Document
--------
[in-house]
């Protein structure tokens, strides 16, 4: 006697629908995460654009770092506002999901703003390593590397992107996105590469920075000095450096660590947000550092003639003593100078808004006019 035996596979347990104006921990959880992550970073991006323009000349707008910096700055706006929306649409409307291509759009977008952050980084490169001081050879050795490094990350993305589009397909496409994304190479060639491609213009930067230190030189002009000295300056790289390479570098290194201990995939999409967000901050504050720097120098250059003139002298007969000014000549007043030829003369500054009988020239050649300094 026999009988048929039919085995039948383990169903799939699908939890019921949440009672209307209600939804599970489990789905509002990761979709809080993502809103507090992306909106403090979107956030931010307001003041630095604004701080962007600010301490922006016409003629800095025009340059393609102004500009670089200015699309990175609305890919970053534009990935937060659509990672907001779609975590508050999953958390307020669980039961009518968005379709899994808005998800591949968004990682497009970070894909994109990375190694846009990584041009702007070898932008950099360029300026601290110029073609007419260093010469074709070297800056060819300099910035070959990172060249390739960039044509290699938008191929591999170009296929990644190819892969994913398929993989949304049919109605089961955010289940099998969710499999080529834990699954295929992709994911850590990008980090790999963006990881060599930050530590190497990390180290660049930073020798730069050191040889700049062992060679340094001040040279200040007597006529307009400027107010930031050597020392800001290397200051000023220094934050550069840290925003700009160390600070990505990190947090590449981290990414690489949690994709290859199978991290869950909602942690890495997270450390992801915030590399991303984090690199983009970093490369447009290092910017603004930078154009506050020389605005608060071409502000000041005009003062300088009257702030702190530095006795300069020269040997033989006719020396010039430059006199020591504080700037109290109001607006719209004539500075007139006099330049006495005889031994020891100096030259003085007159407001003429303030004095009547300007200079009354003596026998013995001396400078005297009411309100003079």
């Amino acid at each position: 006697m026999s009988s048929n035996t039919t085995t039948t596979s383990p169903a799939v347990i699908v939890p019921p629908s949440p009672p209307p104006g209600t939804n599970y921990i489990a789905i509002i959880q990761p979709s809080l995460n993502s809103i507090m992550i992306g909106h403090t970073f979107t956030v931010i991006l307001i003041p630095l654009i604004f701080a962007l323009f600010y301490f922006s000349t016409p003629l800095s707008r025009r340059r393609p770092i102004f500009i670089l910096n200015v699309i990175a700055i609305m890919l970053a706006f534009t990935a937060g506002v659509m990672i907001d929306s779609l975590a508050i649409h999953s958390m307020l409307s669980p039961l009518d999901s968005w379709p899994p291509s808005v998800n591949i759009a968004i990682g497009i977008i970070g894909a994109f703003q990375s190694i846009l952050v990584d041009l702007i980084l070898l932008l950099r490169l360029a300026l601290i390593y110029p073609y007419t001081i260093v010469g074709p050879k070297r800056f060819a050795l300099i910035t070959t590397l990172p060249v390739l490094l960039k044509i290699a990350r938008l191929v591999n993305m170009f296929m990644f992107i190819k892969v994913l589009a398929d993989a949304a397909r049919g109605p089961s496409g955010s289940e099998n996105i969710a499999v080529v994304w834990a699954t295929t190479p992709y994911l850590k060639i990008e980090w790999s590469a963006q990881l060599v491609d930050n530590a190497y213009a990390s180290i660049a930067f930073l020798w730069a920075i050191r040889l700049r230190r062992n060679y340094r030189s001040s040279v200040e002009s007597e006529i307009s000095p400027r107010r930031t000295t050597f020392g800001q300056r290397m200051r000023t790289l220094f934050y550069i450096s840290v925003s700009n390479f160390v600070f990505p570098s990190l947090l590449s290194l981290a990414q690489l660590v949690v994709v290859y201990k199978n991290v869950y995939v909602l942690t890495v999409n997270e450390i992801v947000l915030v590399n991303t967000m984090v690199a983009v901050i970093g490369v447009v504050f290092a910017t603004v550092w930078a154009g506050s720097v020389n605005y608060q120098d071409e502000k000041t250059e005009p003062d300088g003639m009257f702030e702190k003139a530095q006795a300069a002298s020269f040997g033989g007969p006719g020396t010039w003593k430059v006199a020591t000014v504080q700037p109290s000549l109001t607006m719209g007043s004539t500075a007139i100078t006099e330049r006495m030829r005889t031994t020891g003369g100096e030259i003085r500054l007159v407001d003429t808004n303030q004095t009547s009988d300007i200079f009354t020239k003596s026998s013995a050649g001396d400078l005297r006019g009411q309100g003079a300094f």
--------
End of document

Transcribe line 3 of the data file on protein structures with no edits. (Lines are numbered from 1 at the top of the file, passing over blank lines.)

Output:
């Amino acid at each position: 006697m026999s009988s048929n035996t039919t085995t039948t596979s383990p169903a799939v347990i699908v939890p019921p629908s949440p009672p209307p104006g209600t939804n599970y921990i489990a789905i509002i959880q990761p979709s809080l995460n993502s809103i507090m992550i992306g909106h403090t970073f979107t956030v931010i991006l307001i003041p630095l654009i604004f701080a962007l323009f600010y301490f922006s000349t016409p003629l800095s707008r025009r340059r393609p770092i102004f500009i670089l910096n200015v699309i990175a700055i609305m890919l970053a706006f534009t990935a937060g506002v659509m990672i907001d929306s779609l975590a508050i649409h999953s958390m307020l409307s669980p039961l009518d999901s968005w379709p899994p291509s808005v998800n591949i759009a968004i990682g497009i977008i970070g894909a994109f703003q990375s190694i846009l952050v990584d041009l702007i980084l070898l932008l950099r490169l360029a300026l601290i390593y110029p073609y007419t001081i260093v010469g074709p050879k070297r800056f060819a050795l300099i910035t070959t590397l990172p060249v390739l490094l960039k044509i290699a990350r938008l191929v591999n993305m170009f296929m990644f992107i190819k892969v994913l589009a398929d993989a949304a397909r049919g109605p089961s496409g955010s289940e099998n996105i969710a499999v080529v994304w834990a699954t295929t190479p992709y994911l850590k060639i990008e980090w790999s590469a963006q990881l060599v491609d930050n530590a190497y213009a990390s180290i660049a930067f930073l020798w730069a920075i050191r040889l700049r230190r062992n060679y340094r030189s001040s040279v200040e002009s007597e006529i307009s000095p400027r107010r930031t000295t050597f020392g800001q300056r290397m200051r000023t790289l220094f934050y550069i450096s840290v925003s700009n390479f160390v600070f990505p570098s990190l947090l590449s290194l981290a990414q690489l660590v949690v994709v290859y201990k199978n991290v869950y995939v909602l942690t890495v999409n997270e450390i992801v947000l915030v590399n991303t967000m984090v690199a983009v901050i970093g490369v447009v504050f290092a910017t603004v550092w930078a154009g506050s720097v020389n605005y608060q120098d071409e502000k000041t250059e005009p003062d300088g003639m009257f702030e702190k003139a530095q006795a300069a002298s020269f040997g033989g007969p006719g020396t010039w003593k430059v006199a020591t000014v504080q700037p109290s000549l109001t607006m719209g007043s004539t500075a007139i100078t006099e330049r006495m030829r005889t031994t020891g003369g100096e030259i003085r500054l007159v407001d003429t808004n303030q004095t009547s009988d300007i200079f009354t020239k003596s026998s013995a050649g001396d400078l005297r006019g009411q309100g003079a300094f």